European Fuel Regulation

Prime Minister Harper promised in 2006 to reduce Canadian emissions 20% by 2020 (in 2009 he changed it slightly to 17%). Only two policy approaches can achieve this: emissions pricing or regulations (or a combination). But he rejected emissions pricing, whether carbon tax or cap-and-trade. So this leaves regulations on technologies and fuels, which he promised. However, he has not implemented regulations to achieve his 2020 target, and, according to Canada’s Auditor General, even an immediate aggressive effort is unlikely to succeed – he only has 7 years left after doing virtually nothing since making the promise 7 years ago. In any case, he is instead promoting rapid expansion of the Alberta oil sands, which, according to Environment Canada, will leave Canadian emissions in 2020 at least 7% above rather than 17% below their 2006 level.

In contrast, both the European Union and California have adopted serious fuel and technology regulations that independent experts agree will achieve the more aggressive 2020 emissions targets of these jurisdictions. Both governments also recognize that it is futile and foolish to spend money on domestic emission reductions if these are offset by higher emissions elsewhere. It makes no sense to switch to hybrid-electric cars in California if the resulting increased demand for electricity is provided by coal-fired power plants in Arizona or Alberta. And it makes no sense to improve vehicle efficiency if a growing amount of gasoline sold in California is produced from high emitting production processes, like that of the Alberta oil sands. This is why California has adopted a renewable portfolio standard for electricity, that restricts imports of high emission electricity, and a low carbon fuel standard for vehicle fuels, that restricts imports of high emission gasoline and diesel. There really is no other way to act responsibly in a world in which global-scale emissions pricing is unlikely to happen any time soon.

In the same vein, Europe is trying to finalize the implementation of a Fuel Quality Directive that looks upstream to consider the emissions caused by producing a given fuel, and restricts market share for high emitting sources, including oil from the Alberta oil sands. If one takes a regulatory approach to climate policy, as Stephen Harper professes to support, these are the kinds of regulations you have to implement. They are messy. But there is no alternative to such regulations that try to distinguish and restrict higher emission fuels and technologies, whether the high emissions occur at the point of consumption or production.
 
This is why it is so ironic that the Harper government, with its “apparent” preference for regulations, has undertaken an aggressive lobbying campaign to convince Europeans to emasculate their Fuel Quality Directive so that Canada’s high emission oil sands are treated no differently than low emission sources. It has been joined in this effort by the Alberta government and, of course, the oil industry. All together, the Harper government’s approach can be summarized as follows. (1) It promises to reduce emissions by a specific amount. (2) It promises to use regulations to meet its emission promises. (3) In 7 years, it has not implemented regulations that would meet its emission promises. (4) Instead, it lobbies Europeans to prevent regulations that would actually help Canada achieve its targets.
 
Tired of this hypocritical position of the Canadian government, some European politicians invited Jim Hansen and me to Europe in early May of this year to provide an alternative perspective, one that focuses on how to achieve the promise that Harper and other global leaders made in 2009 to prevent global temperatures from increasing more than 2° C in this century. [For Jim's perspective on this, see this post]. In Brussels we spoke to an audience of European parliamentarians (as well as Canadian and Albertan government lobbyists who seemed to be tracking us). In Berlin, Paris, London and The Hague we met with elected officials, senior bureaucrats, and senior political advisors to Chancellor Merkel of Germany and President Holland of France. We also met in London with the UK Minister of Transport and appeared before a parliamentary committee.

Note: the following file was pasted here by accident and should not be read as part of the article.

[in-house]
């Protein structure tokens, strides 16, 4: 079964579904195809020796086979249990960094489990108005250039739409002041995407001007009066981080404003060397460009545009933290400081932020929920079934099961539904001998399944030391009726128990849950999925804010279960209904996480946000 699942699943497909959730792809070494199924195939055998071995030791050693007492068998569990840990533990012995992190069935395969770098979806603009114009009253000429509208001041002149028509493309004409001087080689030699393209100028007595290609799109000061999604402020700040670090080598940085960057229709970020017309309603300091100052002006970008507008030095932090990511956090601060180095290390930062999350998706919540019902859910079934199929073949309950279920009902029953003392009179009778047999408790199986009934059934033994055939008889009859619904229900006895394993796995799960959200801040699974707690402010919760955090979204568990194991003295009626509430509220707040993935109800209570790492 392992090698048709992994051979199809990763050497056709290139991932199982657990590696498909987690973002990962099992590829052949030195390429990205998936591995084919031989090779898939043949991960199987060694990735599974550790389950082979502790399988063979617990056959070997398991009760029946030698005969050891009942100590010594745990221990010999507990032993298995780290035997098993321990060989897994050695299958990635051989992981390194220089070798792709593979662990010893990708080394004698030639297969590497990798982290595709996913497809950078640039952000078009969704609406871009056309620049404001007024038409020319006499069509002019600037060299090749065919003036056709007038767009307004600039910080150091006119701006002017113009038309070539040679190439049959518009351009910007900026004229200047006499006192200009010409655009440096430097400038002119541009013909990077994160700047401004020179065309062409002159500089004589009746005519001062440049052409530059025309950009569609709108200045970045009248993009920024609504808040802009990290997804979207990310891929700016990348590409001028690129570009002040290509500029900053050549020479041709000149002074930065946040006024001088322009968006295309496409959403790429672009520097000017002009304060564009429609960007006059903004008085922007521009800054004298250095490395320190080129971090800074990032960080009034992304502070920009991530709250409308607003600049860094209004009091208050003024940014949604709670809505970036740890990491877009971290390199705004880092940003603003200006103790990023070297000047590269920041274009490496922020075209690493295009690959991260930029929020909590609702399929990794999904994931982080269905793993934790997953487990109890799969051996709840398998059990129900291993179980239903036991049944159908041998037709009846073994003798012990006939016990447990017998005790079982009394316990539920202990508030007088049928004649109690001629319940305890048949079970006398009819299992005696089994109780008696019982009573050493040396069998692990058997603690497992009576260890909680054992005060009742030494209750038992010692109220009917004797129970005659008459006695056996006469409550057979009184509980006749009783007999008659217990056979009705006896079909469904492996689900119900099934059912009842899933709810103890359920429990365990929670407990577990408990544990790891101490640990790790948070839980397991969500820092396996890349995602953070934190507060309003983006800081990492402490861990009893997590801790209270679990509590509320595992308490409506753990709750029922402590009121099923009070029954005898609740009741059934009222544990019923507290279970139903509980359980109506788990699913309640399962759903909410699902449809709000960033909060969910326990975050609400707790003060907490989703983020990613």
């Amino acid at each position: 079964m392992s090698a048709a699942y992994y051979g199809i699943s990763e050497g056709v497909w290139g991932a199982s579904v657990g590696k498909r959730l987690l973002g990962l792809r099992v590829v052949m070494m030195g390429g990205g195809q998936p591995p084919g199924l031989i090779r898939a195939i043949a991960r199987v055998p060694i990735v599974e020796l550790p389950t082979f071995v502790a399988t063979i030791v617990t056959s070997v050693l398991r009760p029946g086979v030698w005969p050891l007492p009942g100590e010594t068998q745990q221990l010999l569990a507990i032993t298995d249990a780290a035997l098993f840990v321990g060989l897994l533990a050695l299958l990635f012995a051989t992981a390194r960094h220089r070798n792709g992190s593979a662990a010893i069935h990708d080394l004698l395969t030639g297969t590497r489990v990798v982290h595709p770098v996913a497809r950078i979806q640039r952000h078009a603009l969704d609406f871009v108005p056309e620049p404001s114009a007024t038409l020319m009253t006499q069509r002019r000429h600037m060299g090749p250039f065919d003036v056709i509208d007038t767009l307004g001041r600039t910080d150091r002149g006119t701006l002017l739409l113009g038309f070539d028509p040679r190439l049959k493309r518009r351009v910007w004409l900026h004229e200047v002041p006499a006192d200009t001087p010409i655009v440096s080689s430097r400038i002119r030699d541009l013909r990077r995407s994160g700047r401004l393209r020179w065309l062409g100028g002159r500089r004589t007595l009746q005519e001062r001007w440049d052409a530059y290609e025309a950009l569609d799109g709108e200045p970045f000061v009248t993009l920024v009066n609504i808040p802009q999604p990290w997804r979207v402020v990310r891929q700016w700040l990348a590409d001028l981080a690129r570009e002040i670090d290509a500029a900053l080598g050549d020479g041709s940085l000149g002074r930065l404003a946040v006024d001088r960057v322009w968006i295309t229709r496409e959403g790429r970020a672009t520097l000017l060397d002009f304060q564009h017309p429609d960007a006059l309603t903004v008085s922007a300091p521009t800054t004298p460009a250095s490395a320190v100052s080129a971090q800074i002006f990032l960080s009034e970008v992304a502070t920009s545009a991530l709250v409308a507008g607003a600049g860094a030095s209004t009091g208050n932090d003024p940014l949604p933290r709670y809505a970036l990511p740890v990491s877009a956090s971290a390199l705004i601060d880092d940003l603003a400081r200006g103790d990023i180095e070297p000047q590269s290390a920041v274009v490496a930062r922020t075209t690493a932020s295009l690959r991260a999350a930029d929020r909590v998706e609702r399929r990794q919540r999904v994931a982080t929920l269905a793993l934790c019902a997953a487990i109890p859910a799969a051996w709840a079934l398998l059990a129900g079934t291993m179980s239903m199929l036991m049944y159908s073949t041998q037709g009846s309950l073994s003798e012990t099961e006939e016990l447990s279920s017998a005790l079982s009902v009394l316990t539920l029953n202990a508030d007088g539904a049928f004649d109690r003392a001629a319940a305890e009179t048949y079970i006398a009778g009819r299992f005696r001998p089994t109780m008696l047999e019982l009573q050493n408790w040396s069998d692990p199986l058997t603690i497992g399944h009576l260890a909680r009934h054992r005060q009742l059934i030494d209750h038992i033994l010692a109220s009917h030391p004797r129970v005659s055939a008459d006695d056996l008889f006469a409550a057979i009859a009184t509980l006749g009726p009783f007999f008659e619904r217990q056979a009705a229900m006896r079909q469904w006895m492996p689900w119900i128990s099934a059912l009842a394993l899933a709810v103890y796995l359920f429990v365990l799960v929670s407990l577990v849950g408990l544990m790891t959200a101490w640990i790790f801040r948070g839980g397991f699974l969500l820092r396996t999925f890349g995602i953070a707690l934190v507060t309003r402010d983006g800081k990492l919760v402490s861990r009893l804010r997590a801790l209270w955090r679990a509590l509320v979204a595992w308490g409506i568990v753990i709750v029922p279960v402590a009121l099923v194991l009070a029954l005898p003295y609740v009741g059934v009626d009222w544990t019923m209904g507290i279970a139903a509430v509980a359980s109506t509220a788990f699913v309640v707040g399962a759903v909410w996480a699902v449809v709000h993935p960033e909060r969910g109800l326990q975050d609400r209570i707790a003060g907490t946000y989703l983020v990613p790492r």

As a climate scientist, Jim explained that the 2 °C promise of Harper and other leaders means that most fossil fuel resources on the planet cannot be burned; virtually all leading climate scientists agree that these are “unburnable assets” if we are not to exceed a 2 °C increase. As an energy and environment economist, I explained that virtually all leading energy system analysts agree that the oil sands, and other unconventional oils, should not be rapidly expanding. As a team from MIT said in a recent report, “The niche for the oil sands industry seems fairly narrow and mostly involves hoping that climate policy will fail.”
 
How was our tour?
 
To be honest, I was shocked at how warmly we were received. I think every person we met mentioned several times how happy they were to finally meet a Canadian who was not trying to convince them that expanded oil sands production (and hence greater carbon pollution and climate change) was in their interests. I left feeling that many European politicians will work hard to sustain their climate policy, difficult as this is with economic concerns so dominant.
 
But will the Europeans have the fortitude to stick with their policy? That’s more difficult to say. Lobbyists for oil companies with a lot of money can wield a lot of influence. And when they have a national government using all sorts of trade threats and diplomatic pressure on their behalf, their power is that much greater. Still feels like these are very dark times for us all.